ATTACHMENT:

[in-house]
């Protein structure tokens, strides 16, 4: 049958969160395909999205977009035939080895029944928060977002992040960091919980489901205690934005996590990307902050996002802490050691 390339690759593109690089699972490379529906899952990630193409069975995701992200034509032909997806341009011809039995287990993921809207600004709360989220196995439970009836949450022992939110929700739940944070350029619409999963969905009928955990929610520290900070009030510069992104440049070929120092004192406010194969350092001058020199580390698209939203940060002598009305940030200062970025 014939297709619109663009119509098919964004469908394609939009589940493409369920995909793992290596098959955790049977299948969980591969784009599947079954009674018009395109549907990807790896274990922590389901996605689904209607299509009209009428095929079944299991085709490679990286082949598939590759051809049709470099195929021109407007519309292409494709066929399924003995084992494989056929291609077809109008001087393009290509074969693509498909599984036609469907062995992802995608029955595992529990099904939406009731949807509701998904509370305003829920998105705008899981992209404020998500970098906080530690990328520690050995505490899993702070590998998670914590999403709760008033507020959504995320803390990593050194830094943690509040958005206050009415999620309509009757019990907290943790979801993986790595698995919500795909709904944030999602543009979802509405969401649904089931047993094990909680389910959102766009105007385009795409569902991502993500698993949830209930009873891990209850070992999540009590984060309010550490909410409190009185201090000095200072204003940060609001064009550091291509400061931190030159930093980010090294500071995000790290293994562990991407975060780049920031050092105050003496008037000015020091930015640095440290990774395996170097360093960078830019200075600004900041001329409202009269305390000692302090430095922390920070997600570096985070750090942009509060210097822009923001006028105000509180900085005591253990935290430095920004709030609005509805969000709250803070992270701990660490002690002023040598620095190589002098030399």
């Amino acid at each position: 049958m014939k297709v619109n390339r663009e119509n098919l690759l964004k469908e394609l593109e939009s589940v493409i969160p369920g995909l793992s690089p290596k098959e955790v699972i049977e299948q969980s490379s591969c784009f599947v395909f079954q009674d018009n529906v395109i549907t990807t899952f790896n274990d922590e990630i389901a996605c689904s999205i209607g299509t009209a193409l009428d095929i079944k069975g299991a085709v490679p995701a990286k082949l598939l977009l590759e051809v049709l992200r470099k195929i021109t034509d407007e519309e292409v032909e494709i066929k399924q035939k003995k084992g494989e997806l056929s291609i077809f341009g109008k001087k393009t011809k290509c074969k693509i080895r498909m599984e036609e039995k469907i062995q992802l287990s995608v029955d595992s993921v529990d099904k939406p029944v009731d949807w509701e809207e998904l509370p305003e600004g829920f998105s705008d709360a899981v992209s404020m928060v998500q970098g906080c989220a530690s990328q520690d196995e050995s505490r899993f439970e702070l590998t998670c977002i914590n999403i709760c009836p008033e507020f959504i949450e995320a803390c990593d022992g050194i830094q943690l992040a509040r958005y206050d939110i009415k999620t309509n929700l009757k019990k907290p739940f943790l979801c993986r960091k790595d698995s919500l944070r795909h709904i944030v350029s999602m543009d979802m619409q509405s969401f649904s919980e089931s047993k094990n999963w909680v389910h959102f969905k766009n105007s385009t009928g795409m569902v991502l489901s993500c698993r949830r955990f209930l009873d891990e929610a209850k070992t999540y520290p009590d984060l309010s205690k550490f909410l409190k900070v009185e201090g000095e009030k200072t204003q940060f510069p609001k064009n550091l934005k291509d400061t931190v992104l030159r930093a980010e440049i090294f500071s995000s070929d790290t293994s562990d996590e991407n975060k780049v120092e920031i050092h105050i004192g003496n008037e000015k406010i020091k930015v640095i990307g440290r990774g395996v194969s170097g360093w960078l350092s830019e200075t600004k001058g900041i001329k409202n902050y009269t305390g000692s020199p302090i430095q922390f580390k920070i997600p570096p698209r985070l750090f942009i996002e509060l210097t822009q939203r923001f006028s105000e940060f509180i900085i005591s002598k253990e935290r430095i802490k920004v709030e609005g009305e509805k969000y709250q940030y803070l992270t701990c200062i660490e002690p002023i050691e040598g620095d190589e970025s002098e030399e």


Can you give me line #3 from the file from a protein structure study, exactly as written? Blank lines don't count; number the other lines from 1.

């Amino acid at each position: 049958m014939k297709v619109n390339r663009e119509n098919l690759l964004k469908e394609l593109e939009s589940v493409i969160p369920g995909l793992s690089p290596k098959e955790v699972i049977e299948q969980s490379s591969c784009f599947v395909f079954q009674d018009n529906v395109i549907t990807t899952f790896n274990d922590e990630i389901a996605c689904s999205i209607g299509t009209a193409l009428d095929i079944k069975g299991a085709v490679p995701a990286k082949l598939l977009l590759e051809v049709l992200r470099k195929i021109t034509d407007e519309e292409v032909e494709i066929k399924q035939k003995k084992g494989e997806l056929s291609i077809f341009g109008k001087k393009t011809k290509c074969k693509i080895r498909m599984e036609e039995k469907i062995q992802l287990s995608v029955d595992s993921v529990d099904k939406p029944v009731d949807w509701e809207e998904l509370p305003e600004g829920f998105s705008d709360a899981v992209s404020m928060v998500q970098g906080c989220a530690s990328q520690d196995e050995s505490r899993f439970e702070l590998t998670c977002i914590n999403i709760c009836p008033e507020f959504i949450e995320a803390c990593d022992g050194i830094q943690l992040a509040r958005y206050d939110i009415k999620t309509n929700l009757k019990k907290p739940f943790l979801c993986r960091k790595d698995s919500l944070r795909h709904i944030v350029s999602m543009d979802m619409q509405s969401f649904s919980e089931s047993k094990n999963w909680v389910h959102f969905k766009n105007s385009t009928g795409m569902v991502l489901s993500c698993r949830r955990f209930l009873d891990e929610a209850k070992t999540y520290p009590d984060l309010s205690k550490f909410l409190k900070v009185e201090g000095e009030k200072t204003q940060f510069p609001k064009n550091l934005k291509d400061t931190v992104l030159r930093a980010e440049i090294f500071s995000s070929d790290t293994s562990d996590e991407n975060k780049v120092e920031i050092h105050i004192g003496n008037e000015k406010i020091k930015v640095i990307g440290r990774g395996v194969s170097g360093w960078l350092s830019e200075t600004k001058g900041i001329k409202n902050y009269t305390g000692s020199p302090i430095q922390f580390k920070i997600p570096p698209r985070l750090f942009i996002e509060l210097t822009q939203r923001f006028s105000e940060f509180i900085i005591s002598k253990e935290r430095i802490k920004v709030e609005g009305e509805k969000y709250q940030y803070l992270t701990c200062i660490e002690p002023i050691e040598g620095d190589e970025s002098e030399e």